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Record of the 327th Fighter Control Squadron:
An Historical Find

There are two published versions of the history of my father's outfit, the "Record of the 327th Fighter Control Squadron." In the summer of 1945, the 327th Fighter Control Squadron was stationed in Weimar, a city in eastern Germany which would soon become Russian occupational territory. The Americans had to leave.

Several weeks earlier, soldiers of the 327th had left a 47-page manuscript and photographic plates for publication at the Knabe Printing Company, a shop located in Weimar. The Squadron was unable to retrieve copies of the published histories before leaving town, and the Russians subsequently refused to release either the published books or the manuscript and photographic plates that the 327th had left behind.

An abridged "Record" sans photographs was therefore published in the U.S. in 1946 and distributed to all Squadron members. The fate of the original remained a mystery until 2000 when Weimar construction workers at the Knabe Printing Company discovered about 30 copies of the 1945 "Record of the 327th Fighter Control Squadron" concealed under floorboards. This historical gem contains numerous rare wartime photographs and a series of group pictures of about 100 members of the 327th Fighter Control Squadron.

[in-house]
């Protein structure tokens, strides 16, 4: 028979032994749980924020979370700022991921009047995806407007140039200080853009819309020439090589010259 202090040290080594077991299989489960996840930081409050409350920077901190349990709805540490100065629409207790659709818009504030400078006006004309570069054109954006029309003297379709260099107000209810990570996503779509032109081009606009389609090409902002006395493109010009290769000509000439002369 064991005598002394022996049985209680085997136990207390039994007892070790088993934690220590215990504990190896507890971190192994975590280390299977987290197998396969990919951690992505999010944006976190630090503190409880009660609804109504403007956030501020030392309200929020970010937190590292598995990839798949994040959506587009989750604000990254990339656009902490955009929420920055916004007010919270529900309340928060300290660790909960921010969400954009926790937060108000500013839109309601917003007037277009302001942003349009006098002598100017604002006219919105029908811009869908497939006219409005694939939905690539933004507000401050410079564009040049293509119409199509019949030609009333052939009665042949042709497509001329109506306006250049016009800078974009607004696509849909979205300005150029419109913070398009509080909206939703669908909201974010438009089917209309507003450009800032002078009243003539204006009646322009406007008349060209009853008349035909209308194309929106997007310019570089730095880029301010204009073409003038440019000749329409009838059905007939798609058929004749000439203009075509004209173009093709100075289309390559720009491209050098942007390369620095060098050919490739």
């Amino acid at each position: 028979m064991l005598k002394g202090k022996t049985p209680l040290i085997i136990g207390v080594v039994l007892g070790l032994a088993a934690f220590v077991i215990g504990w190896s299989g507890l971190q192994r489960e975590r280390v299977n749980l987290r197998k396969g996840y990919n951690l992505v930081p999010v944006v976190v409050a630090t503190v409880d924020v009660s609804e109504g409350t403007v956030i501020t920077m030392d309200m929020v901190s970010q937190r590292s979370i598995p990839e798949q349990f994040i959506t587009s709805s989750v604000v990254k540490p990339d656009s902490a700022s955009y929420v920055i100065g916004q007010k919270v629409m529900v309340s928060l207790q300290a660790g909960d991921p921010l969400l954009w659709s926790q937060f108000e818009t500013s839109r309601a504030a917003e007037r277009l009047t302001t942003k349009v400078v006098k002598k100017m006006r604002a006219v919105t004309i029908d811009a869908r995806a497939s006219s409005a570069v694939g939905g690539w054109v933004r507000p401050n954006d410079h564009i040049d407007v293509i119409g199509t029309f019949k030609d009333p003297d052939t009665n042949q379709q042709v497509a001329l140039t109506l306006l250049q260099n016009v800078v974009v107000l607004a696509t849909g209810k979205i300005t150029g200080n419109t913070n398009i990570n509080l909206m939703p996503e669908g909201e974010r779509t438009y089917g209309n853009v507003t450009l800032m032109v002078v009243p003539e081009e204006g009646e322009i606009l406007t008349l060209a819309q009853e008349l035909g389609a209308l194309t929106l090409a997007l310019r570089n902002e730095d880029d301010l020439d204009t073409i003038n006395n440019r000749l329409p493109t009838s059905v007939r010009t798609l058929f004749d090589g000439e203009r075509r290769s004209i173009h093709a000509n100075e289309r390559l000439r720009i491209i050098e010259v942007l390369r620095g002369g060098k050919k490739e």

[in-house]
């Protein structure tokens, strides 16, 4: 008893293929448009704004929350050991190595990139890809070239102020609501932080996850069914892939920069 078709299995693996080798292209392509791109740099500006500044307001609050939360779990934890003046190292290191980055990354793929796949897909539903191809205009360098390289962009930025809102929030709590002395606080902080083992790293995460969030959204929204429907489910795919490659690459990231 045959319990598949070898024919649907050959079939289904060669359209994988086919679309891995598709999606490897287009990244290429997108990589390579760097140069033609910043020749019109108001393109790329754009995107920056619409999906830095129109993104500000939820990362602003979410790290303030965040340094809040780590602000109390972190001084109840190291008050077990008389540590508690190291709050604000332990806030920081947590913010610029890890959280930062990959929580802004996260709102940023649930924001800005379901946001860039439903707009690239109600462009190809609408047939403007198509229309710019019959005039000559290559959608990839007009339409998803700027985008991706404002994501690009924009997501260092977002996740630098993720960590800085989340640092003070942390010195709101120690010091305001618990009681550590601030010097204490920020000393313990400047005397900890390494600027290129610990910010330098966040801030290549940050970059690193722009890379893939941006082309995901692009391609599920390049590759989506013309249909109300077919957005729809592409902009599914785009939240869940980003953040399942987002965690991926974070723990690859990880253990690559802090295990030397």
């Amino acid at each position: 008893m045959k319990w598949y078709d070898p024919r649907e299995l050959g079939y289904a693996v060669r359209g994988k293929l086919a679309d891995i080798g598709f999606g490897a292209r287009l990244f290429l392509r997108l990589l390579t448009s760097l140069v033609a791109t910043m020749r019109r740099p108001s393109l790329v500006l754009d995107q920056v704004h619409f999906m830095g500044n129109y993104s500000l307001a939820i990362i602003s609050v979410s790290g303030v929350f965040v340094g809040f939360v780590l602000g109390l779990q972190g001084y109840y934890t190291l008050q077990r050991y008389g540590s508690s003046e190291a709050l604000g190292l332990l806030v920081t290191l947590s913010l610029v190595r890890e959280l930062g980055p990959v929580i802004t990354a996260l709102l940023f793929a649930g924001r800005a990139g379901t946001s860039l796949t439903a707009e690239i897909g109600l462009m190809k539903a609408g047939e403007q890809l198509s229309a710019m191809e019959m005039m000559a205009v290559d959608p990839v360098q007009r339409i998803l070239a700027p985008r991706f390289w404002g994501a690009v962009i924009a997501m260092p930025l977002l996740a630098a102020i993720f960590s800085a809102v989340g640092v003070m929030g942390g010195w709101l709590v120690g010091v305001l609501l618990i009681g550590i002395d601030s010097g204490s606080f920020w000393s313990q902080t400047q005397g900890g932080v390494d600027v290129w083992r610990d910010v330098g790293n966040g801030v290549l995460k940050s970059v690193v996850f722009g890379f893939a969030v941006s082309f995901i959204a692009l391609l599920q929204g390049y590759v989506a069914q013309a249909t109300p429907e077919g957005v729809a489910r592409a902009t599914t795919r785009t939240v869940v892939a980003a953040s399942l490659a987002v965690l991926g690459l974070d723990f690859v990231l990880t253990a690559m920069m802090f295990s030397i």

For a fascinating account of a 327th Fighter Control Squadron lieutenant's harrowing attempt to retrieve copies of the original Squadron history from Weimar after it had become part of the Russian Occupation Zone, see Fenmore Seton's article in the June 2002 issue of the Ninth Flyer, a publication of the Ninth Air Force Association.

There are, however, a few inaccuracies in Mr. Seton's article. As pointed out in a September 20, 2008 letter from Bernd Schmidt, chairman of U.S. Veterans Friends, Germany, the first few paragraphs of Mr. Seton's article are factually incorrect. These paragraphs purportedly describe circumstances surrounding the successful retrieval of the original "Record." In addition, Mr. Seton's trip to Weimar most likely took place in July 1945, not June, as stated in the article. Finally, the person Seton refers to as "Smith" is actually Bernd Schmidt.

For my take on this historical find, please see my Associated Content article.